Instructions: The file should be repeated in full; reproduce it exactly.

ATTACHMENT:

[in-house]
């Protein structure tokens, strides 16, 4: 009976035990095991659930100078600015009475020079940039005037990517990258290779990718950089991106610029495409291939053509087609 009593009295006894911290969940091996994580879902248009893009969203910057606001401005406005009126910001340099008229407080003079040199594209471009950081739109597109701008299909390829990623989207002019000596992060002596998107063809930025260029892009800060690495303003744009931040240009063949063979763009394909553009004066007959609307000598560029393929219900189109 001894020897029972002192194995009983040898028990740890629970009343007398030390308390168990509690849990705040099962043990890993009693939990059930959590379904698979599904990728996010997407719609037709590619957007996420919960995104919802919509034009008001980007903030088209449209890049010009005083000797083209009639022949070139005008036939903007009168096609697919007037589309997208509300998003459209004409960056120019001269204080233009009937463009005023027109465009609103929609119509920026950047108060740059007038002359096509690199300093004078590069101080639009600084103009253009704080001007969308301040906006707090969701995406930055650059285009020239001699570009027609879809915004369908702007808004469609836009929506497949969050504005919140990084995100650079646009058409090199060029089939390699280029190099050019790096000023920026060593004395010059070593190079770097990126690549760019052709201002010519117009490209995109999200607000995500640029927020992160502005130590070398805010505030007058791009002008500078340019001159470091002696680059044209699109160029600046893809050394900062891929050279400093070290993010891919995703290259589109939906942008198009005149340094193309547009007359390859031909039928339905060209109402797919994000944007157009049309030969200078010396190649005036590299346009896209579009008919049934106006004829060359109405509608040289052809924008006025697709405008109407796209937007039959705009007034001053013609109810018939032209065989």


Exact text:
[in-house]
């Protein structure tokens, strides 16, 4: 009976035990095991659930100078600015009475020079940039005037990517990258290779990718950089991106610029495409291939053509087609 009593009295006894911290969940091996994580879902248009893009969203910057606001401005406005009126910001340099008229407080003079040199594209471009950081739109597109701008299909390829990623989207002019000596992060002596998107063809930025260029892009800060690495303003744009931040240009063949063979763009394909553009004066007959609307000598560029393929219900189109 001894020897029972002192194995009983040898028990740890629970009343007398030390308390168990509690849990705040099962043990890993009693939990059930959590379904698979599904990728996010997407719609037709590619957007996420919960995104919802919509034009008001980007903030088209449209890049010009005083000797083209009639022949070139005008036939903007009168096609697919007037589309997208509300998003459209004409960056120019001269204080233009009937463009005023027109465009609103929609119509920026950047108060740059007038002359096509690199300093004078590069101080639009600084103009253009704080001007969308301040906006707090969701995406930055650059285009020239001699570009027609879809915004369908702007808004469609836009929506497949969050504005919140990084995100650079646009058409090199060029089939390699280029190099050019790096000023920026060593004395010059070593190079770097990126690549760019052709201002010519117009490209995109999200607000995500640029927020992160502005130590070398805010505030007058791009002008500078340019001159470091002696680059044209699109160029600046893809050394900062891929050279400093070290993010891919995703290259589109939906942008198009005149340094193309547009007359390859031909039928339905060209109402797919994000944007157009049309030969200078010396190649005036590299346009896209579009008919049934106006004829060359109405509608040289052809924008006025697709405008109407796209937007039959705009007034001053013609109810018939032209065989």